The first thing lottery winners hear is “Congratulations!” The second thing they often hear is “Can I have some money?” What they really should be told is “It’s time to hire a financial advisor.”
This is a situation someone likely soon will have to face, as the jackpot for the Mega Millions lottery has soared to $1.28 billion, which would be the second-largest payout in the lottery’s history. The next drawing is set for Friday night, which means that someone’s life could change dramatically, very soon.
The headline jackpot number may be $1.28 billion, but if the winner opts to take the money in a lump-sum cash payout, it drops to a mere estimated $747.2 million before taxes.
After the initial euphoria has faded—maybe after a night of revelry, maybe the next day—the lottery winner should probably look for a financial advisor to help them navigate the many unforeseen contingencies they will face now that they have suddenly reached a stratospheric level of wealth.
“You don’t know what you don’t know,” says Stacy Coffey, senior vice president of wealth Judi Bola strategies at Wealth Enhancement Group, a large registered investment advisor based in Minneapolis with offices around the country. “We have to talk about what this money really means. I’m assuming in 99.9% of cases, a $600 million check will be life-changing.”
Investment advisors are always quick to tout the benefits of working with a financial professional—they believe in what they do, after all. But in a case like a lottery winner or some other recipient of sudden wealth, it’s hard to argue against the wisdom of seeking the services of a reputable fiduciary advisor—one who is legally required to work in their clients’ best interest.
“Not even as a financial planner, even as a lay person, I would think, ‘Oh my goodness if you come into a lot of money having a professional who is a fiduciary on the same side of the table as you would be essential,’” says Evelyn Zohlen, president of Inspired Financial, an RIA in Huntington Beach, Calif.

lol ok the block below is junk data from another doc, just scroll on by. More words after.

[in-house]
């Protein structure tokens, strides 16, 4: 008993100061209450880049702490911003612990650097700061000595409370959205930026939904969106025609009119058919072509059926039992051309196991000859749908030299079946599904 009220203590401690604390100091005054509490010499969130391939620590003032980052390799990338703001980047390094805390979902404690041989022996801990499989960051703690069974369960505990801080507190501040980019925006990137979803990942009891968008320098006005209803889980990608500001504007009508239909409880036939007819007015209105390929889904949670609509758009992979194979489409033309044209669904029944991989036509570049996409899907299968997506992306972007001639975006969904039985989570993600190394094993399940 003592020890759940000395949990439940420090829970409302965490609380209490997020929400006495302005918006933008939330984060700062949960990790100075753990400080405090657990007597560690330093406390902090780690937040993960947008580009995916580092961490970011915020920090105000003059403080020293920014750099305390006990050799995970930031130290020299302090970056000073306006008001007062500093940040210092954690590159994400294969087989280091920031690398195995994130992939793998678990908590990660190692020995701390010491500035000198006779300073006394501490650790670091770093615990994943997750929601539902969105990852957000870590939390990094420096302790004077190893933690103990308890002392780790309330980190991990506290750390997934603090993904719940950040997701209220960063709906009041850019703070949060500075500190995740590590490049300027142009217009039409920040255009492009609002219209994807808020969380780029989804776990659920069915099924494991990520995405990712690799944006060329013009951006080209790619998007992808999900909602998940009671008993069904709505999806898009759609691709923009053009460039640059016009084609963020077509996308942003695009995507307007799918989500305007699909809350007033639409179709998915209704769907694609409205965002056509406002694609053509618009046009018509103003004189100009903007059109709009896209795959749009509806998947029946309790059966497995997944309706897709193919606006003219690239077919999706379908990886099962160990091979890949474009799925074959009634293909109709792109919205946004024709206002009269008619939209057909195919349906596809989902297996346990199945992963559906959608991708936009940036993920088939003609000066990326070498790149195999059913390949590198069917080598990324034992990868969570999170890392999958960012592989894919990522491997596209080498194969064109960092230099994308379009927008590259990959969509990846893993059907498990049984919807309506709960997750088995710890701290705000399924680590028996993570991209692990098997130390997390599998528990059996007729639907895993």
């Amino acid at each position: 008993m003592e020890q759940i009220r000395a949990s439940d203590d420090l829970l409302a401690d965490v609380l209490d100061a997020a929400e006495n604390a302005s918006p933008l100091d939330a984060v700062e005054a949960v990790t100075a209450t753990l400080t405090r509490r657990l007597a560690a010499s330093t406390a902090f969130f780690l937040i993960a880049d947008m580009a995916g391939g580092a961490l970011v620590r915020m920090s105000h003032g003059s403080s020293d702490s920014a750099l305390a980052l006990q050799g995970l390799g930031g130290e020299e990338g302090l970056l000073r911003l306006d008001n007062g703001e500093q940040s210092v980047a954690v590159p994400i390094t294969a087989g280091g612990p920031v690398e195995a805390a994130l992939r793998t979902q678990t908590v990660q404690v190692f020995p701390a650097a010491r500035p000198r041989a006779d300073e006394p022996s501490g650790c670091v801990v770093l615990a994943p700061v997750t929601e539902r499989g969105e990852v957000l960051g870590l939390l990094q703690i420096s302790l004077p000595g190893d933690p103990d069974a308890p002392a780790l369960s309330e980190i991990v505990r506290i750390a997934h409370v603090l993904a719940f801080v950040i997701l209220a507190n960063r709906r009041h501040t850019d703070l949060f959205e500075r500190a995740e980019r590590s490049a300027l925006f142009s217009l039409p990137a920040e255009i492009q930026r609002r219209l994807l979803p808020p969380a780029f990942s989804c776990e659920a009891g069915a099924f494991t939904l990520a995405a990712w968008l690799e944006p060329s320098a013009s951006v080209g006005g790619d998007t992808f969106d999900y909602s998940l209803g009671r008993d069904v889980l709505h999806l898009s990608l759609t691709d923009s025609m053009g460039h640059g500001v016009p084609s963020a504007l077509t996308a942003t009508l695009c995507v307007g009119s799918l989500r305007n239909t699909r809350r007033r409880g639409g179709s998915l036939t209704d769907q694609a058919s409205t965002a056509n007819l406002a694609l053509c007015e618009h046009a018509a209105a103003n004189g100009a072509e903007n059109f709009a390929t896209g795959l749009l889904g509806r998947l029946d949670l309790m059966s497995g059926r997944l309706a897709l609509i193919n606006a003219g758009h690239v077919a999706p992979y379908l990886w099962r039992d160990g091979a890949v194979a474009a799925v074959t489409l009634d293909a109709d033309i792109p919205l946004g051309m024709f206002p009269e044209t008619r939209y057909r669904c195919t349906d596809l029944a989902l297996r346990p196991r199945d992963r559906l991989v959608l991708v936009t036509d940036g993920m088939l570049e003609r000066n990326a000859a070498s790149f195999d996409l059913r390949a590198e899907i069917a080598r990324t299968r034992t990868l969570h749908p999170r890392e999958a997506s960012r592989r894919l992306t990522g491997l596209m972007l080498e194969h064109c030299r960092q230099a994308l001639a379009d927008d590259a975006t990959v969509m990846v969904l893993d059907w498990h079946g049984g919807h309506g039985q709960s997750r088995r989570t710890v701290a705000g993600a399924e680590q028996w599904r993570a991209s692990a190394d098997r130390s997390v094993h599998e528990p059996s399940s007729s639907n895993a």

For advisors, even those who’ve never worked directly with a lottery winner, it’s a familiar scenario. Advisors frequently work with clients who come into a sudden windfall of money, maybe through an inheritance, selling a business, or some other major financial event.
“The lottery isn’t as common, as you can imagine, but windfalls are pretty regular,” says Ryan Viktorin, vice president and financial consultant at Fidelity Investments in Framingham, Mass. “In the case of the lottery winner, after taking a breath and slowing down for a minute after that happens, the first thing you should do is assemble a team that is going to construct a full financial plan.”
The playbook is the same. Advisors say they would move quickly to gather specialized professionals for the newly wealthy client—an accountant to help with the tax issues, an attorney to handle estate planning.
Taxes loom large in this kind of situation. And, in the event the winner takes the lump-sum payout, that bill is going to come due for the current tax year, which puts a little more urgency behind tax-mitigation strategies than longer-term spending plans. “Whoever gets this big lottery may or may not be aware of the tax bill that’s going to come along,” Zohlen says.
As an alternative to the $747.2 million lump-sum payment, lottery winners have the option of taking annuitized payments over 29 years of the entire $1.28 billion jackpot. Most winners opt for the lump sum, which some advisors see as a smart move, thinking that they can put that money to work for the clients with investments right away. On the other hand, there is an argument for taking the larger prize as an annuity, especially if the winner is relatively young.
Charitable contributions can help offset the winner’s tax liabilities, but scrambling to find an array of worthy causes before the tax deadline can be daunting. Instead, advisors suggest parking the money the winner wants to set aside for charitable giving in a structure that will allow them to bank the tax deduction while postponing the detailed decision making about giving to specific causes.
“If you have any charitable intent, the year they win that lottery they can make a sizable donation to a donor-advised fund,” Zohlen says. “You don’t have to make a decision about who the actual recipients will be until you want to.”
A lottery winner could accomplish the same end by setting up a private foundation, though that’s a much more drawn-out process than giving to a donor-advised fund, which is an established vehicle managed by a sponsoring organization that holds the assets and disburses them over time at the direction of the donor.
Tax mitigation is only the beginning of the financial plan a lottery winner should develop. The core of the financial plan—a client’s goals, time horizons, cash flow management—isn’t fundamentally different for the ultrawealthy as it is for typical clients. Viktorin starts with a who/what/when format: who were the people in your life (before winning the lottery) that mattered; what do you hope to accomplish, and when.